Poland, the Czech Republic and Hungary had little interest in the bombing campaign against Serbia that began a mere 12 days after their admission into the North Atlantic Alliance. The demands of democratic consolidation, a lingering fear of a resurgent Russia and a desire to rejoin modern Europe had motivated these countries to undertake the often painful reforms necessary for membership. The Kosovo conflict left Polish, Czech and Hungarian political elites in a quandary as they attempted to explain to anxious publics why the defensive alliance they had joined was now engaged in direct military action against a fellow eastern European state. By 2001, as some of the original risks to central and eastern European countries had faded, so too did the new members demand for NATO's collective defence role, narrowing the differences between old and new Alliance members. In the wake of the 9/11 attacks and then the US-led involvement in Iraq, attitudes towards the Alliance have become more fluid and are often shaped by views of the United States. As a result, competition between a Eurocentric and a Euro-Atlantic perspective is a part of Allied discourse today.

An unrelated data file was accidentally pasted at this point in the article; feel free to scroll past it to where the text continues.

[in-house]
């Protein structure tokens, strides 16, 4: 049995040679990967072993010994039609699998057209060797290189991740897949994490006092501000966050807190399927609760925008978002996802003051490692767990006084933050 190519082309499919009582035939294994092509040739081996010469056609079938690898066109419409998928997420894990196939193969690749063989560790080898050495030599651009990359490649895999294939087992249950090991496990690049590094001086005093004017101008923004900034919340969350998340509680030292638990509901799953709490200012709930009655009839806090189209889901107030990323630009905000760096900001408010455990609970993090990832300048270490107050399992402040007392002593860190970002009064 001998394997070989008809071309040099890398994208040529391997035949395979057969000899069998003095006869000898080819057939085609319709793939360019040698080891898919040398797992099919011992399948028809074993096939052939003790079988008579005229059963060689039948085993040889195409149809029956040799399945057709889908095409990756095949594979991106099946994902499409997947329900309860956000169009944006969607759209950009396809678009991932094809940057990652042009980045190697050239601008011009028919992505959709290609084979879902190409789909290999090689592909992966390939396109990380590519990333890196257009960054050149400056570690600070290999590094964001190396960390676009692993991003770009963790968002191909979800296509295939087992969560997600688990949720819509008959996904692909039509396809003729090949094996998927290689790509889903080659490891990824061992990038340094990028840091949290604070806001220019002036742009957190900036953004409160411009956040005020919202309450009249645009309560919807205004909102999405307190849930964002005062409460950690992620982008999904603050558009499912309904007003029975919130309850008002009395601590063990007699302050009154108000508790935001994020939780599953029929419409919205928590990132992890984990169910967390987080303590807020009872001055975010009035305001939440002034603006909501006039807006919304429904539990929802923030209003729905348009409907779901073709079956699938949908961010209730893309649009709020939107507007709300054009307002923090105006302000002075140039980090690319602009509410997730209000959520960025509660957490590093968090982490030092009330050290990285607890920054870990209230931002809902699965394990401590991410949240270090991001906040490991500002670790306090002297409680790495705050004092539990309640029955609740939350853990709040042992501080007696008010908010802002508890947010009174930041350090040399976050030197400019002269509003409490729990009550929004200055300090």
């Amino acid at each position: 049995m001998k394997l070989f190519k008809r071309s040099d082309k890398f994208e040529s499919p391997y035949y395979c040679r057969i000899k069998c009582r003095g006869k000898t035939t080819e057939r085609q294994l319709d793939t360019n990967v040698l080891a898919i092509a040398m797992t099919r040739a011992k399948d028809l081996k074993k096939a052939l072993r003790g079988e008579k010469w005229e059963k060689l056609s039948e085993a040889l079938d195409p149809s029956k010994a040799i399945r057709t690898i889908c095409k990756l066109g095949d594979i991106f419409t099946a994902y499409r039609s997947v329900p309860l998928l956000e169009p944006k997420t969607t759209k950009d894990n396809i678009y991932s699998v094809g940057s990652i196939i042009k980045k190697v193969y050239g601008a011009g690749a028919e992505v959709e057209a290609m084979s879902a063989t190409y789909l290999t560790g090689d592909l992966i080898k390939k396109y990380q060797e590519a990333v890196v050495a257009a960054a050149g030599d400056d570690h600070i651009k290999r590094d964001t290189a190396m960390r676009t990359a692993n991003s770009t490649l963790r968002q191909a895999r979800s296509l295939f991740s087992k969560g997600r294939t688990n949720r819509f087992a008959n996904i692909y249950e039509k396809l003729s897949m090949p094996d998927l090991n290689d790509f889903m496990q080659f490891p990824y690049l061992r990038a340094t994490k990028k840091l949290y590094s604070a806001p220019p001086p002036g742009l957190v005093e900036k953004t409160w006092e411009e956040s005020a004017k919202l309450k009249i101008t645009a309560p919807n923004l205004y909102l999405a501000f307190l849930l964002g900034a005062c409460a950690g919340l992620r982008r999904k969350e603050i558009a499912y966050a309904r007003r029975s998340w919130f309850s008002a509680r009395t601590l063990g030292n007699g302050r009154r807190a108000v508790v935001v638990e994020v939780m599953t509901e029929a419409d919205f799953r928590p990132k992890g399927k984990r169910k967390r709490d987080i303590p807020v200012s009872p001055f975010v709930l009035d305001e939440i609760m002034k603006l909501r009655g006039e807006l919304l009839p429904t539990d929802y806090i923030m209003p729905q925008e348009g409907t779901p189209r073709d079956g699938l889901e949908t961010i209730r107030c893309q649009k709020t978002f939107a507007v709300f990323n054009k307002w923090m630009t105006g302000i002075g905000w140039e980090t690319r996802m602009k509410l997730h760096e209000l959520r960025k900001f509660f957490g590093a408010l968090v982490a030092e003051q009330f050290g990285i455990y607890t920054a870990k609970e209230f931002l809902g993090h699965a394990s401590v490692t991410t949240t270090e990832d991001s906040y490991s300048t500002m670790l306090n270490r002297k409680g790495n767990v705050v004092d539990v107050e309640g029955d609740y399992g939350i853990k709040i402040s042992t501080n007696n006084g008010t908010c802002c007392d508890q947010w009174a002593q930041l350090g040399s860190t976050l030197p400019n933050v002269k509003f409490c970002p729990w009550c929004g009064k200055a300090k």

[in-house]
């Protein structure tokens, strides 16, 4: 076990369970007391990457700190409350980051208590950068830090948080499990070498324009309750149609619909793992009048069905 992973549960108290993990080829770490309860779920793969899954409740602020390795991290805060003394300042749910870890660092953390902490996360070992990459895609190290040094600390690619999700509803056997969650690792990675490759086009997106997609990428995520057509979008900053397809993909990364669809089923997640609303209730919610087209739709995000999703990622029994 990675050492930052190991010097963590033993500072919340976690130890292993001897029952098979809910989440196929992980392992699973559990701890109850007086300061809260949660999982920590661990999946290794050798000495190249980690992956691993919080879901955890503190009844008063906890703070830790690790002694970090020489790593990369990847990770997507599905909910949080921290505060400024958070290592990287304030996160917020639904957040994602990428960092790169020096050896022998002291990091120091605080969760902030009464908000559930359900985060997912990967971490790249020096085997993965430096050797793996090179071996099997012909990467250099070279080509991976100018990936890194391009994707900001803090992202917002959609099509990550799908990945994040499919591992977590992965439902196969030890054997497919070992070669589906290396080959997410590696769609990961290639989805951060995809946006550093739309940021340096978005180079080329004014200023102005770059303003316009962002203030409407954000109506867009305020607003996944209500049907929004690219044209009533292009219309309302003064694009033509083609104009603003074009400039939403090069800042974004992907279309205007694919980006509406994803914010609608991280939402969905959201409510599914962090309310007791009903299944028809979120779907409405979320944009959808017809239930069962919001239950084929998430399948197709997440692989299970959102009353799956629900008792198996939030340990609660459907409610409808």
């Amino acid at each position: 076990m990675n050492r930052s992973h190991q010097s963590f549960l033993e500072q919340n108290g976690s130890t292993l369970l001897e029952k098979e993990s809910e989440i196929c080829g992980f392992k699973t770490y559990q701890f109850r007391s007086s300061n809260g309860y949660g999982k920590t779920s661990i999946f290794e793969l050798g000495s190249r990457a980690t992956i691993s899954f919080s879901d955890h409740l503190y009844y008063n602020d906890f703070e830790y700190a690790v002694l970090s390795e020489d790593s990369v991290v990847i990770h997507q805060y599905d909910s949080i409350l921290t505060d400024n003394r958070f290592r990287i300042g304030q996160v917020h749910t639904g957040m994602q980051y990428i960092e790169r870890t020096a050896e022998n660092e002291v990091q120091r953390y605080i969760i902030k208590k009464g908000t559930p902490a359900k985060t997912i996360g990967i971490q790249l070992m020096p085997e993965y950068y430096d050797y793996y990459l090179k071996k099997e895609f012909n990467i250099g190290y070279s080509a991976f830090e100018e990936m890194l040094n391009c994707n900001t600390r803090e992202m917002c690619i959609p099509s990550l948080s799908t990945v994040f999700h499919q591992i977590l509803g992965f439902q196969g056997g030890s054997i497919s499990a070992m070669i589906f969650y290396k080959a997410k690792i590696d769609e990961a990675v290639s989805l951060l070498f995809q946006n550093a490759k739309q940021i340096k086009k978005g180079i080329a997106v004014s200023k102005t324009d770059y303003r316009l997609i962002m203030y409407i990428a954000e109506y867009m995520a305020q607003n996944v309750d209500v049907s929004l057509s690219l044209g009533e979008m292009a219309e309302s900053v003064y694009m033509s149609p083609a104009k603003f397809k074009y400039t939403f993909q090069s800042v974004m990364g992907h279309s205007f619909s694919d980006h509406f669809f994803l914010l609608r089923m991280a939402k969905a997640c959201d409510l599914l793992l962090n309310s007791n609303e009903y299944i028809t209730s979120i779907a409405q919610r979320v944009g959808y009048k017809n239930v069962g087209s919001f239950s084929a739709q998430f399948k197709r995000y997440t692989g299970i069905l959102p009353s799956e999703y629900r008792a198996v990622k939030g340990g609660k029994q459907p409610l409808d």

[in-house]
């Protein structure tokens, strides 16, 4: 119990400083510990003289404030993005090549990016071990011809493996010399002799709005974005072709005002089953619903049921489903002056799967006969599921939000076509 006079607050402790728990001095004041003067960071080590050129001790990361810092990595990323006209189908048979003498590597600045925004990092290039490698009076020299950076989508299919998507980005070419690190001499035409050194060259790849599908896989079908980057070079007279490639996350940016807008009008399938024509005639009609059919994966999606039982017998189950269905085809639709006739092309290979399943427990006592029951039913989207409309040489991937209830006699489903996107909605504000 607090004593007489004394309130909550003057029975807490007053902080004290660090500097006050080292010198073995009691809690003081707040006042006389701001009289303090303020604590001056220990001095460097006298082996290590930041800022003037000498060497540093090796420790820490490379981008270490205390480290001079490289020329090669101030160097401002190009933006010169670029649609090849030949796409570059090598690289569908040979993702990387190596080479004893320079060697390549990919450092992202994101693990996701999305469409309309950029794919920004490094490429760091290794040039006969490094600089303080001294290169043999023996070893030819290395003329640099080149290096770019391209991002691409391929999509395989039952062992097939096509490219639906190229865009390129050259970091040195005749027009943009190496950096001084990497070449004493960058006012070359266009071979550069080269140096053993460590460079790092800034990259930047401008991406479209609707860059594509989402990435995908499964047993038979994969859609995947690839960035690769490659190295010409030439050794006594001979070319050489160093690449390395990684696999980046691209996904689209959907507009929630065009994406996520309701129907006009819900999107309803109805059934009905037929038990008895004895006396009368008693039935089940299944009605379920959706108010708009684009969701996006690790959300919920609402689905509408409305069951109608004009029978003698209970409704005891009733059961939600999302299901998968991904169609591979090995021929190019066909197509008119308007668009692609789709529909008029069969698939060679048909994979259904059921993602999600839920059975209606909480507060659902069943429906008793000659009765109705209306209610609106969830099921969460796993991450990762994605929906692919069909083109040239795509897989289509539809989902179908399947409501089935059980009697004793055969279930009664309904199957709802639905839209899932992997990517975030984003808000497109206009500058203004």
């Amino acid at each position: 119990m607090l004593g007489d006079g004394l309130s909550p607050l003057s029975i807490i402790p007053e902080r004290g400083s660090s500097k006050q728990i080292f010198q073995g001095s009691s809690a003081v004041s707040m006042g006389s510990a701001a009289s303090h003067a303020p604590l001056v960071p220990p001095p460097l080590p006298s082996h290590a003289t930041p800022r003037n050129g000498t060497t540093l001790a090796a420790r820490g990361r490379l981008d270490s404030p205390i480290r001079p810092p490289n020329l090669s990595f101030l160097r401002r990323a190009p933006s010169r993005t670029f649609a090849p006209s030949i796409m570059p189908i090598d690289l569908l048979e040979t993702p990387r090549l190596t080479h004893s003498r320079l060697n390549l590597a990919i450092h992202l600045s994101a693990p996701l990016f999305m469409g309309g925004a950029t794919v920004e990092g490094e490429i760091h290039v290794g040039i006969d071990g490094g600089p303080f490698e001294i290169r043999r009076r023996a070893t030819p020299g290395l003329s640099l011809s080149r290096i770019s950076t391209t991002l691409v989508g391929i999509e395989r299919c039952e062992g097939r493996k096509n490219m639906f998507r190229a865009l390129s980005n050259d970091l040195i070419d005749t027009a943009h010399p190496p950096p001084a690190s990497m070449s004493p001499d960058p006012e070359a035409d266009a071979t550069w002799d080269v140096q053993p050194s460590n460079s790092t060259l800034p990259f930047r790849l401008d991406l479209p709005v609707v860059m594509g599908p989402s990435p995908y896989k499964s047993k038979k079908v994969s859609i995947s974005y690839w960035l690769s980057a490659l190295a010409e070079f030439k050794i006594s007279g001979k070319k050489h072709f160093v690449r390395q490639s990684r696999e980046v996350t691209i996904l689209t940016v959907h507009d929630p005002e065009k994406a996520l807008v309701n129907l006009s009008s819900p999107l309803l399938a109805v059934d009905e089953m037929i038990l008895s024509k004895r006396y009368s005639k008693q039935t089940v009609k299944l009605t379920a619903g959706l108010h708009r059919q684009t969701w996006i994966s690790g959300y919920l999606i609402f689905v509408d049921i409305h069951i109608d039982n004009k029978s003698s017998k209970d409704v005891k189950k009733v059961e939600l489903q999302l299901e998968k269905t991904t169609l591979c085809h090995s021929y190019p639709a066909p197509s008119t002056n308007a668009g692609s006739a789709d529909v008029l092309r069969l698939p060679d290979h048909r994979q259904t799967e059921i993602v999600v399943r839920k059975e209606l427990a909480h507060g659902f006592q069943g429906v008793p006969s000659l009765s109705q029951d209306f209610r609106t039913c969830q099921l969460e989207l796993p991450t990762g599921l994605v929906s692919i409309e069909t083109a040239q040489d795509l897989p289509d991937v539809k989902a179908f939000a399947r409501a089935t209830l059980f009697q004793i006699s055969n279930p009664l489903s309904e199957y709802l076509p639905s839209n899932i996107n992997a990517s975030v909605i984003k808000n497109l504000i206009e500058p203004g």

Negotiating Article 5
Stanley R. Sloan